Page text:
Down the Aisle:Natasha Pickowicz and Paul Wetzel

Natasha: Head Pastry Chef at Altro Paradiso; Paul: Sous Chef at Gramercy Tavern, Butcher at Marlow and Daughters Interview and Images by Aimee Brodeur

I first learned of Natasha when I stumbled across her Instagram, which is full of images of mouth-watering desserts, and I was instantly hooked, thanks to her knack for witty life musings and her love of food. (I later learned that Paul’s Instagram is equally impressive, especially if you love good meat.) We rose bright and early to meet the talented couple at Union Square Farmer’s Market, during one of their many early morning grocery runs. These two had me laughing the entire time- I was completely charmed and inspired by their wit and energy, even in the face of a long and busy day ahead; and also by the resourcefulness of their shopping habits.

Do you two have a regular routine around buying food for your meals?

P: We shop at Union Square most of the time. I’d say we are here 3-4 times a week. I shop here first thing in the mornings- usually a quick run around to see what looks really good, and to pick up stuff from the farmers before they start selling.  I come by again for the deals when the market is winding down; when farmers are trying to get rid of the stuff they didn’t sell- A 2-for-1 kind of thing.

N: 9am to noon are like the nightmare hours here.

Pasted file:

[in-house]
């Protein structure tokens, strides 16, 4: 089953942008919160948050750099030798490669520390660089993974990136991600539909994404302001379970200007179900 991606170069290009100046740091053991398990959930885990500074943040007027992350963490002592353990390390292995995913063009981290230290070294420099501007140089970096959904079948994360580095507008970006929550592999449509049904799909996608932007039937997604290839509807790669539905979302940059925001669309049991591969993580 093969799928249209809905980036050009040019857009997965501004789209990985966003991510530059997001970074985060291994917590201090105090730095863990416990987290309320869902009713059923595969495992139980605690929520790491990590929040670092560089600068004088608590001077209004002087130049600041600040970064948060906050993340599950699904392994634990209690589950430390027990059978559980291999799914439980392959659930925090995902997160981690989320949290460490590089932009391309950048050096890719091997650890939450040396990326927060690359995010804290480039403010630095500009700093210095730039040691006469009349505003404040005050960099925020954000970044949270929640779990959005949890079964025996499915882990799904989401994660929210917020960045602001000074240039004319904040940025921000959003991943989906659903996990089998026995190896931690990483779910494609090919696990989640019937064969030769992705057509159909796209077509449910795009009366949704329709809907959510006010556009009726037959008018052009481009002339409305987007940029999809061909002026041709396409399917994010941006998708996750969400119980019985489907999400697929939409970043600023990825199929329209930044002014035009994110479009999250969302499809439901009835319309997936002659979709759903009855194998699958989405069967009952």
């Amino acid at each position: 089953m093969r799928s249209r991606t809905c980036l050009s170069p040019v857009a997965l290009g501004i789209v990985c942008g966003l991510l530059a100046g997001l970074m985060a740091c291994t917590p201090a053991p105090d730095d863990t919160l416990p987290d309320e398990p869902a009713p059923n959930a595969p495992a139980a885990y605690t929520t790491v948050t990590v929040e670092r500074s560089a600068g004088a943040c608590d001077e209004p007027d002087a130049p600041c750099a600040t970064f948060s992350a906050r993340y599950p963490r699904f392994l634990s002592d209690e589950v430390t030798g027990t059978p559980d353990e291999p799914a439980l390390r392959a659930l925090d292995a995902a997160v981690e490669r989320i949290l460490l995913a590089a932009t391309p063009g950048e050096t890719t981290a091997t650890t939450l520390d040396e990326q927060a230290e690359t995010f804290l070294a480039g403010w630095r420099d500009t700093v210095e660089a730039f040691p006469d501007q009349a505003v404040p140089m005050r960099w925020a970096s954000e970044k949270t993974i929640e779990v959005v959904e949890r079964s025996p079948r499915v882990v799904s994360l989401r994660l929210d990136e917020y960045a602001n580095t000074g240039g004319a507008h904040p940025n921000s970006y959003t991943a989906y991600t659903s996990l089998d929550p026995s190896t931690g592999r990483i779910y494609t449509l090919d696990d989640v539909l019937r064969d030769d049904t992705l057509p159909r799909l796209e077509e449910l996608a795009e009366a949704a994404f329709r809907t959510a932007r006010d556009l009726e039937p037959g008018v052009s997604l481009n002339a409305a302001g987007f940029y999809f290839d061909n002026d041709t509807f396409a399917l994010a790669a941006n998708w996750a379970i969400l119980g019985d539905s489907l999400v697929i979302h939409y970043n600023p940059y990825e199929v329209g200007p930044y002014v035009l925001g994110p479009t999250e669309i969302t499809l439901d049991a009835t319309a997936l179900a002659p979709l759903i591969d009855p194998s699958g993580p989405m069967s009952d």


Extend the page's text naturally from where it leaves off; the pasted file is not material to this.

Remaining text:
P: Yeah it’s good to get greens first thing in the morning because they haven’t been picked over and aren’t wilted, and then at night I’ll grab melons, squash, and potatoes.  We get our trout here too.  Max Creek Hatchery- best trout in the city.

So it’s safe to say you guys take grocery shopping seriously. Do you love the act of grocery shopping?

P & N simultaneously: Oh yeah we love it. Definitely.

N: We shop for a day or two at a time. I like shopping per meal, if I can. I think that so much of grocery shopping is about necessity. You only buy what you can eat as it will stay fresh, or what you can carry back with you. There is a curatorial element to all of it. Sometimes we will fantasize about what we can make for dinner. It’s fun for us.

Are all of your dinners like that? Do you guys ever show up at home too tired to cook and…

N: Eat popcorn for dinner? Yes. It happens.

P: Yeah, we will order pizza, or get take out, but not too often.  I’d say we are cooking dinner at least 5 nights a week.



“…People think that if you work at a restaurant all day you wouldn’t want to cook when you get home, but for me it’s unwinding.  It’s a totally different way of cooking.”


What does breakfast and lunch look like for you guys? It sounds like the bulk of your grocery shopping is mainly for dinner.

P: Well we both get up super early…

N: I eat breakfast at work, standing over a garbage can.

P: We have to get up so early that it’s just not appealing enough to wake up at 4 am and have this big elaborate breakfast. For us it seems more economical to have a nice dinner together because then we have more time.